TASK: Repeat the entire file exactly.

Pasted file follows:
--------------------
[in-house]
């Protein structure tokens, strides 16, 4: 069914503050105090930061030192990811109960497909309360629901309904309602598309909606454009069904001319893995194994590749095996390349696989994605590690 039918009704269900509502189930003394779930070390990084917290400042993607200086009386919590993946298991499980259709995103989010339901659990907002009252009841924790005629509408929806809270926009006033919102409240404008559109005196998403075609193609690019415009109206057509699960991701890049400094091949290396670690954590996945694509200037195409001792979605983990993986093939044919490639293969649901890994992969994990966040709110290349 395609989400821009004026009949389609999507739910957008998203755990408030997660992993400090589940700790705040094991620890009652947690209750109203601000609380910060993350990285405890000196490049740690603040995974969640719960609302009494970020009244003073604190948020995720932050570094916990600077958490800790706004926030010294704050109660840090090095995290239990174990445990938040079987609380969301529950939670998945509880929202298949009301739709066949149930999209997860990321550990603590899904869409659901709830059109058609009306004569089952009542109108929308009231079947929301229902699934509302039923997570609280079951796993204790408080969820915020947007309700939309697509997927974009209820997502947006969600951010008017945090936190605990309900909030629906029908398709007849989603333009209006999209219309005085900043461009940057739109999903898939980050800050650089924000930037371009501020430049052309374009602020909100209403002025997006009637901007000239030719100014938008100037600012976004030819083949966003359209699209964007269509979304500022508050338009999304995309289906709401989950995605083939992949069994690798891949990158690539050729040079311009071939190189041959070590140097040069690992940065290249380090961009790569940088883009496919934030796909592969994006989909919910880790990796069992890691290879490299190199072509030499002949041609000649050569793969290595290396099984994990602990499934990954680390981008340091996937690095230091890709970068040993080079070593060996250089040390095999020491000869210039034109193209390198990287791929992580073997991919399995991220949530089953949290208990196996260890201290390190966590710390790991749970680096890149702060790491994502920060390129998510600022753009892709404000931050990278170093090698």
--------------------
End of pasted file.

[in-house]
């Protein structure tokens, strides 16, 4: 069914503050105090930061030192990811109960497909309360629901309904309602598309909606454009069904001319893995194994590749095996390349696989994605590690 039918009704269900509502189930003394779930070390990084917290400042993607200086009386919590993946298991499980259709995103989010339901659990907002009252009841924790005629509408929806809270926009006033919102409240404008559109005196998403075609193609690019415009109206057509699960991701890049400094091949290396670690954590996945694509200037195409001792979605983990993986093939044919490639293969649901890994992969994990966040709110290349 395609989400821009004026009949389609999507739910957008998203755990408030997660992993400090589940700790705040094991620890009652947690209750109203601000609380910060993350990285405890000196490049740690603040995974969640719960609302009494970020009244003073604190948020995720932050570094916990600077958490800790706004926030010294704050109660840090090095995290239990174990445990938040079987609380969301529950939670998945509880929202298949009301739709066949149930999209997860990321550990603590899904869409659901709830059109058609009306004569089952009542109108929308009231079947929301229902699934509302039923997570609280079951796993204790408080969820915020947007309700939309697509997927974009209820997502947006969600951010008017945090936190605990309900909030629906029908398709007849989603333009209006999209219309005085900043461009940057739109999903898939980050800050650089924000930037371009501020430049052309374009602020909100209403002025997006009637901007000239030719100014938008100037600012976004030819083949966003359209699209964007269509979304500022508050338009999304995309289906709401989950995605083939992949069994690798891949990158690539050729040079311009071939190189041959070590140097040069690992940065290249380090961009790569940088883009496919934030796909592969994006989909919910880790990796069992890691290879490299190199072509030499002949041609000649050569793969290595290396099984994990602990499934990954680390981008340091996937690095230091890709970068040993080079070593060996250089040390095999020491000869210039034109193209390198990287791929992580073997991919399995991220949530089953949290208990196996260890201290390190966590710390790991749970680096890149702060790491994502920060390129998510600022753009892709404000931050990278170093090698």